Mr Phillips has been reappointed as head of the EHRC for a second term
Auditors have criticised the Equalities and Human Rights Commission, days after three of its commissioners resigned.
The National Audit Office has not fully signed off the EHRC's accounts because it re-employed senior staff soon after they got generous redundancy payments.
The Treasury refused to authorise the payments and the EHRC has accepted it did not follow the rules.
The Conservatives said the "careless waste of taxpayers' money" had been "totally unacceptable".
The new commission began work in October 2007, having taken on the work of the old Commission for Racial Equality (CRE), the Disability Rights Commission and the Equal Opportunities Commission.
But the NAO report says it faced problems right from the start because it was 140 staff short of its promised 525 workforce. It was particularly short of senior managers with only 10 of the 25 directors.
Seven people who had taken redundancy from the old CRE, at a cost of £629,276, were then re-employed on short term contracts at a cost of £323,708.
The Treasury did not authorise the payments beforehand and refused to do so retrospectively, pointing out the new salaries were much higher than the old ones and because it was "unclear" whether those staff had a break between the two jobs.
The total cost to the taxpayer of paying off these executives only to bring them back as consultants was almost £1m
Public Accounts Committee
It said there was a possibility the severance payments should have been repaid.
The NAO said five had been employed as of 1 October 2007, without the jobs being advertised - and left by 31 March 2008.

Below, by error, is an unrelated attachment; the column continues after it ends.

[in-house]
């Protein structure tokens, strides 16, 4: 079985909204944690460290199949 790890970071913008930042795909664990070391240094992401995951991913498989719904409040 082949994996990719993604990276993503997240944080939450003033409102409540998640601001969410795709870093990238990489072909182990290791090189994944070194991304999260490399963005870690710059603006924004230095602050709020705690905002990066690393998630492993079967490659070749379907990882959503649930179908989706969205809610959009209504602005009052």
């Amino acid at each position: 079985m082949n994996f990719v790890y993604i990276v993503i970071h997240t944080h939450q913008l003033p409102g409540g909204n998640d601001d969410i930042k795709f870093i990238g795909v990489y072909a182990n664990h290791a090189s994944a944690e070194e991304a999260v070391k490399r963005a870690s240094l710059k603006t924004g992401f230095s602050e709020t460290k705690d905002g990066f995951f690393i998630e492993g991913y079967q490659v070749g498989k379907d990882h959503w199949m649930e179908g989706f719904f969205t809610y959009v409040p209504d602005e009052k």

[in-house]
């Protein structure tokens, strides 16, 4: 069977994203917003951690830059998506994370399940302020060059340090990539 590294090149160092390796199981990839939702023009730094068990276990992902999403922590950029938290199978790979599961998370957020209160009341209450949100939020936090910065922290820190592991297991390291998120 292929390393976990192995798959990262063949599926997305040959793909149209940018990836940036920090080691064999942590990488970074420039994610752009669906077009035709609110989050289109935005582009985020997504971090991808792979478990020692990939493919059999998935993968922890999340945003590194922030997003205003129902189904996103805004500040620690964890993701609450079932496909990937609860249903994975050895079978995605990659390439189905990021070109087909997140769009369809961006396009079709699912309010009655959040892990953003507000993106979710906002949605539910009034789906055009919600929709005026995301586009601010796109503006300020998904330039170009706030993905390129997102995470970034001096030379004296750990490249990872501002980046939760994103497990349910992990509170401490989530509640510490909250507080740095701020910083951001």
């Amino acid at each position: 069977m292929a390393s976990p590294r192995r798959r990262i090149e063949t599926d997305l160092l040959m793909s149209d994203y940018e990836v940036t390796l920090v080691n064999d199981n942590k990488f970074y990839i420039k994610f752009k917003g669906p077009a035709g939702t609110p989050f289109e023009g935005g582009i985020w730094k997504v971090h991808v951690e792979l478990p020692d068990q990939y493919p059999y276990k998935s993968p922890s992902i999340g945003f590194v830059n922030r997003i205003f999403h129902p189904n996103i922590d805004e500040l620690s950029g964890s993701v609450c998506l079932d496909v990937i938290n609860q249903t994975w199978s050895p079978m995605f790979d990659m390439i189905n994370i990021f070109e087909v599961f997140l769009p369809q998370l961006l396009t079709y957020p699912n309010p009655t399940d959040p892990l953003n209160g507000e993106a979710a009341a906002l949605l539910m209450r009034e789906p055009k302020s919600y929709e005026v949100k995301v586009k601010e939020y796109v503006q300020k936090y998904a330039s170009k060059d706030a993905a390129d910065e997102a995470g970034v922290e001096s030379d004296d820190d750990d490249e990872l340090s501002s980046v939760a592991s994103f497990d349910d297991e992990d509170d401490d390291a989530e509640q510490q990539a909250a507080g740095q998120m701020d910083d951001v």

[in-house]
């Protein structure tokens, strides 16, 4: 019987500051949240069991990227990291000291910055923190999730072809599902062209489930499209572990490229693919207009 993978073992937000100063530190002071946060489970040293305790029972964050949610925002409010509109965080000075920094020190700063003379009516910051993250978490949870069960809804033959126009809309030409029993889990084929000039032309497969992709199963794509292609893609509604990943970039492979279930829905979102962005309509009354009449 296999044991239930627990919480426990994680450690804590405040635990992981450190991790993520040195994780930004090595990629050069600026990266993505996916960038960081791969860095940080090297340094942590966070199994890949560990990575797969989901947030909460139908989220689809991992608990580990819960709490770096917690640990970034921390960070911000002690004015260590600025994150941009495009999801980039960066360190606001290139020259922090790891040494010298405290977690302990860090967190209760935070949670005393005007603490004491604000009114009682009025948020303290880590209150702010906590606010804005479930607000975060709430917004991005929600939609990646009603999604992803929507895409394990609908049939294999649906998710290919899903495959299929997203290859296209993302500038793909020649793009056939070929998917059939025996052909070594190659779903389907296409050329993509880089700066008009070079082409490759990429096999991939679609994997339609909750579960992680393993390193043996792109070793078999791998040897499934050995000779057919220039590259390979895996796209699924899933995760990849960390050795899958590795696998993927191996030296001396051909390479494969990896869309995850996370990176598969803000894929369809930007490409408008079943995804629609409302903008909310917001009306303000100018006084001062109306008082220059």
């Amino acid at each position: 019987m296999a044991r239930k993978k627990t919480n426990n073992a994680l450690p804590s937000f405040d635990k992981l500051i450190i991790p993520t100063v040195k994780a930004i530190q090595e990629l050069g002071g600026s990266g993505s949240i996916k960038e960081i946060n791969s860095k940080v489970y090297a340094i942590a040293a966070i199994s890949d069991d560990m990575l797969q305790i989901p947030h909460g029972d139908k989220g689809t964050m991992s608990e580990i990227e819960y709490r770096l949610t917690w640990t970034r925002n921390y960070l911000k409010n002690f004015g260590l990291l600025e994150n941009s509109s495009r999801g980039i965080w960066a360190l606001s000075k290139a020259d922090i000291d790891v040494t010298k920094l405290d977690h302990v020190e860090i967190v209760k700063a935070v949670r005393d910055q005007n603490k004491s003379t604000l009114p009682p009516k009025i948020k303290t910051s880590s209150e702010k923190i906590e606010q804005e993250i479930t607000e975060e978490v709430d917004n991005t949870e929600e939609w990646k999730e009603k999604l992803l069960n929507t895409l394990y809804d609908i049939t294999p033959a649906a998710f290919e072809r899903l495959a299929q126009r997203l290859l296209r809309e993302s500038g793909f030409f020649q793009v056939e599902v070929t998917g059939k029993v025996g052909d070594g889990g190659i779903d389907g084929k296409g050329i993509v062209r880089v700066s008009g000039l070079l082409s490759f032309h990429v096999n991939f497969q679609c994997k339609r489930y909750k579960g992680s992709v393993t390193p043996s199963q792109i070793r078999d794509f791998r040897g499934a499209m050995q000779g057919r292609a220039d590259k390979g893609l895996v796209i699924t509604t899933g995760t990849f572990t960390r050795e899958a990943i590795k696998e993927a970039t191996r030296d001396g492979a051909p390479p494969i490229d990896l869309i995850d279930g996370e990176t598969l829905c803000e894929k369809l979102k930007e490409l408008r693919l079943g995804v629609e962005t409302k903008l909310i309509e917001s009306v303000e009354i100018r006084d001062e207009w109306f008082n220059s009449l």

The remaining two had breaks between the jobs and were re-employed after a "competitive procurement process".
Edward Leigh, chairman of the public accounts committee which oversees the work of the NAO, said the report raised "difficult questions".
"Poor management and oversight following its creation resulted in EHRC being understaffed and unprepared," he said.
"In response, the department decided to rehire people who had been given redundancy only a few weeks before.
"The total cost to the taxpayer of paying off these executives only to bring them back as consultants was almost £1m."
NAO head Amyas Morse said delays in getting resources led to staff shortages at the EHRC which "made the mistake of re-employing some senior staff from predecessor bodies without authority".
"The shortage of senior staff weakened EHRC's ability to develop a clear business strategy, agree an organisational design and ensure effective operational management was in place," he said.
But he said "welcome progress" had been made on its controls and governance.
Shadow equalities minister Theresa May, said: "Such a careless waste of taxpayers' money is totally unacceptable. Never has the need been greater for public bodies to demonstrate restraint and value for money."
In a statement accompanying its annual report, the EHRC said: "The commission accepts that it did not follow the right procedures in re-engaging the staff referred to by the NAO.
"This does not imply any criticism of the staff concerned. The commission is grateful for the work carried out by those staff on its behalf."
The report comes after three commissioners resigned in days from the EHRC. There have been suggestions they went in protest at the reappointment last week of the body's chairman, Trevor Phillips, for a second three-year term.
But former CRE head Lord Ouseley told BBC Radio 4's World at One programme the problems at the EHRC could not be blamed solely on Mr Phillips.
"I would think that the commissioners have resigned out of frustration as a result of the commission not fulfilling the expectations of the many people who had high hopes for it," he said.
"It hasn't been critical of government where it should have been, it's been too close to government and I think the way it .. failed to merge staff from different backgrounds together is an indictment really."
A spokesman for the EHRC said: "It is always regrettable when commissioners resign and, given their wide-ranging experience and expertise, we hope that we will still work with them on our shared agenda.
"However, their resignations will not affect our day-to-day work making a real difference to people across the UK."